Chu: The lower hanging fruit is already being captured in California. The compact fluorescent light bulbs, which largely came out of this laboratory, the double-paned windows with the infrared coatings, which also came out of Lawrence Berkeley Lab. The insulation standards, all of those things, are being captured today.

But we can look forward to a different era where we integrate the whole design of the building, and the building can actually regulate its energy consumption, depending on what's happening on the outside.

We are working towards decreasing the energy consumption of buildings not by 20, 30 percent but by factors of two or four or more. It's like the Prius or the compact hybrids of Honda. Did they invent a new motor, a new battery, a brake? No. What they did was integrate a system. So, for instance, when you brake on a Prius, you transfer the energy back into a battery that you can then use to start the car.

In the United States, buildings account for close to 40 percent of our total energy consumption in the U.S. If we can reduce the amount of energy that buildings use by a factor of two, this will have a huge impact on electricity consumption. And I really think we can do a factor of four or five. That's a target I believe we can reach in a few decades.

Q: Can something like new refrigerator standards really matter?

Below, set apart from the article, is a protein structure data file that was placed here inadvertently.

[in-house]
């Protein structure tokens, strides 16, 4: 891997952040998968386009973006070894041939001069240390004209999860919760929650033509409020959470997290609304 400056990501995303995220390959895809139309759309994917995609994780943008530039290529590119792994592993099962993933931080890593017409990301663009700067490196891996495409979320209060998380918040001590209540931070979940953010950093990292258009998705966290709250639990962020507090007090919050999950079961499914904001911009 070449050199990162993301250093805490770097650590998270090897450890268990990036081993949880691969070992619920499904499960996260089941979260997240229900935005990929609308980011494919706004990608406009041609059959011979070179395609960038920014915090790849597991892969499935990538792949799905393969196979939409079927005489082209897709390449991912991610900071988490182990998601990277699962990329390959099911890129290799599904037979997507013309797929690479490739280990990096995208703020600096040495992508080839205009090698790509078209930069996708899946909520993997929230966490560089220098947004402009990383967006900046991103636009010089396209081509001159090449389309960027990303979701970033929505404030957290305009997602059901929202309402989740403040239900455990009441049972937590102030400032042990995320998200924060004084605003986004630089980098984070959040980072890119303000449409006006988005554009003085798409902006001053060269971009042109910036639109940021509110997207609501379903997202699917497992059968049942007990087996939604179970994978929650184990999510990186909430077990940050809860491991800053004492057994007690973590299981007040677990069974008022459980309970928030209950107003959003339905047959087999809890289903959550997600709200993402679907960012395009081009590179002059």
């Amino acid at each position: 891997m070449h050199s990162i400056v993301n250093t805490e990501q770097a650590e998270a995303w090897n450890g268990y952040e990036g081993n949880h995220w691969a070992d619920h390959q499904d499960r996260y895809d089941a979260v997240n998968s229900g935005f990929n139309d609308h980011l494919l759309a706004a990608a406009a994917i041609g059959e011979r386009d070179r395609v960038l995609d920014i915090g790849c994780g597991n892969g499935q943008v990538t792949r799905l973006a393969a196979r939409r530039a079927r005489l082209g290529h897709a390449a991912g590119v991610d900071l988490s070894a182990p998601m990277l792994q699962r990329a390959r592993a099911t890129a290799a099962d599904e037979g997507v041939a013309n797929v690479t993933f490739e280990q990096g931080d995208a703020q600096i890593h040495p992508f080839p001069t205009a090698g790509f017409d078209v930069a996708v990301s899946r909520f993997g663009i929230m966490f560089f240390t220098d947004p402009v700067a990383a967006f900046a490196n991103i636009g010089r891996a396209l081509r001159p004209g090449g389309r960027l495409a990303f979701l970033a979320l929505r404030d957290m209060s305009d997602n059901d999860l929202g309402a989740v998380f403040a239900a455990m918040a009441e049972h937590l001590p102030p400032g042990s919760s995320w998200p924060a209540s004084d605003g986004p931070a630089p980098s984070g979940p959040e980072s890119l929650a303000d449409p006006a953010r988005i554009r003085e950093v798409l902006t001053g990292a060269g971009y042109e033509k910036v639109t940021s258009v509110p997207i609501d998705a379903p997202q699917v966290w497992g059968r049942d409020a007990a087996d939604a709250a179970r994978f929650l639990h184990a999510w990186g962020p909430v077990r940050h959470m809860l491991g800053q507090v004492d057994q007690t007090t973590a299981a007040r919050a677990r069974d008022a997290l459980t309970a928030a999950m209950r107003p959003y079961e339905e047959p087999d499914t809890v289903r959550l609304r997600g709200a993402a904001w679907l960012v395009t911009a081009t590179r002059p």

Chu: When you look at something like better refrigerator standards, you might think, "Oh, how can that be significant?" But if you compare the energy consumption of refrigerators in the 1970s to what refrigerators consume today, and you multiply that by the number of refrigerators in the country, the amount of electricity saved is almost comparable to all of the United States' hydroelectric power.

Let me remind you that hydroelectric power is the largest renewable energy source. It's roughly four percent of the electricity generation in the United States. All the other renewables—wind, solar thermal, etc.—constitute three percent.


Q: Are California's energy and greenhouse-gas policies too aggressive?

Chu: People might say, "Are California's policies too aggressive? [Their goals] can't be met." I have to say, it may be so, but I'm fully in favor of these goals. I love it. Now we can set these goals and say, "Maybe we won't get there. But, we can get 2/3 of the way there." Even halfway there would be such a strong statement. I think that's very important.

Optimistically, as a scientist, you also have to believe that you can do these things, and to set a modest goal really is, quite frankly, not as much intellectual fun. But in the end, we actually need [to meet] these goals by mid-century. So the goals that California's setting are things that we actually do need to deliver on.

Having these very aggressive goals is actually a very good stimulus. I have a lab full of scientists who believe in these goals. And they want to deliver.

Q: Some economists say California's policies are going to raise energy prices substantially, and subsequently raise the price of everything. Possible?

Chu: When people say the economic consequences of California's policies will drive up prices, is that possible? Yes. Absolutely possible. Probable. However—and this is where California and the political will of the people of California is so important—they are willing to do this and to set a leadership position in the United States and the world.